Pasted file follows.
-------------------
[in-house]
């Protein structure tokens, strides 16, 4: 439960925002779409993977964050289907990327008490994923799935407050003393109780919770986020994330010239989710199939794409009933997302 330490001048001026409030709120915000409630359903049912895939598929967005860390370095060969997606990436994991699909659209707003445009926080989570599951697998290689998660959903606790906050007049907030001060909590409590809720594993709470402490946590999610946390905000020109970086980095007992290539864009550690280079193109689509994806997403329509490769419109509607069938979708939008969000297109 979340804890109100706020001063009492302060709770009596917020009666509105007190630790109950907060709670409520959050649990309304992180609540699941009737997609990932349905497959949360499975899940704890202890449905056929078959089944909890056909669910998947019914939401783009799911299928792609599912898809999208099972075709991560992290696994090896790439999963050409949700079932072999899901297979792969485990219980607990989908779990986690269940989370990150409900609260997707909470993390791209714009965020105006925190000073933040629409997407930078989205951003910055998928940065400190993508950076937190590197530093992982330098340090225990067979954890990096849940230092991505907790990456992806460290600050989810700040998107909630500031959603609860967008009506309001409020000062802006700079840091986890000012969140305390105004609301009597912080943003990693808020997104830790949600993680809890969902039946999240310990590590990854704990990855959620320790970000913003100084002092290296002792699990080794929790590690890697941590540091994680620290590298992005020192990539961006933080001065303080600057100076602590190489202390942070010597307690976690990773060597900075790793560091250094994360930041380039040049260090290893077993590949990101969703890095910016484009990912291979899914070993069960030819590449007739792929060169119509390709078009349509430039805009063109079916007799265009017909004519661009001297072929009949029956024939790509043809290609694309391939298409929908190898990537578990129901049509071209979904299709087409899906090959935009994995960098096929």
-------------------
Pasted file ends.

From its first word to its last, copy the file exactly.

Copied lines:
[in-house]
């Protein structure tokens, strides 16, 4: 439960925002779409993977964050289907990327008490994923799935407050003393109780919770986020994330010239989710199939794409009933997302 330490001048001026409030709120915000409630359903049912895939598929967005860390370095060969997606990436994991699909659209707003445009926080989570599951697998290689998660959903606790906050007049907030001060909590409590809720594993709470402490946590999610946390905000020109970086980095007992290539864009550690280079193109689509994806997403329509490769419109509607069938979708939008969000297109 979340804890109100706020001063009492302060709770009596917020009666509105007190630790109950907060709670409520959050649990309304992180609540699941009737997609990932349905497959949360499975899940704890202890449905056929078959089944909890056909669910998947019914939401783009799911299928792609599912898809999208099972075709991560992290696994090896790439999963050409949700079932072999899901297979792969485990219980607990989908779990986690269940989370990150409900609260997707909470993390791209714009965020105006925190000073933040629409997407930078989205951003910055998928940065400190993508950076937190590197530093992982330098340090225990067979954890990096849940230092991505907790990456992806460290600050989810700040998107909630500031959603609860967008009506309001409020000062802006700079840091986890000012969140305390105004609301009597912080943003990693808020997104830790949600993680809890969902039946999240310990590590990854704990990855959620320790970000913003100084002092290296002792699990080794929790590690890697941590540091994680620290590298992005020192990539961006933080001065303080600057100076602590190489202390942070010597307690976690990773060597900075790793560091250094994360930041380039040049260090290893077993590949990101969703890095910016484009990912291979899914070993069960030819590449007739792929060169119509390709078009349509430039805009063109079916007799265009017909004519661009001297072929009949029956024939790509043809290609694309391939298409929908190898990537578990129901049509071209979904299709087409899906090959935009994995960098096929």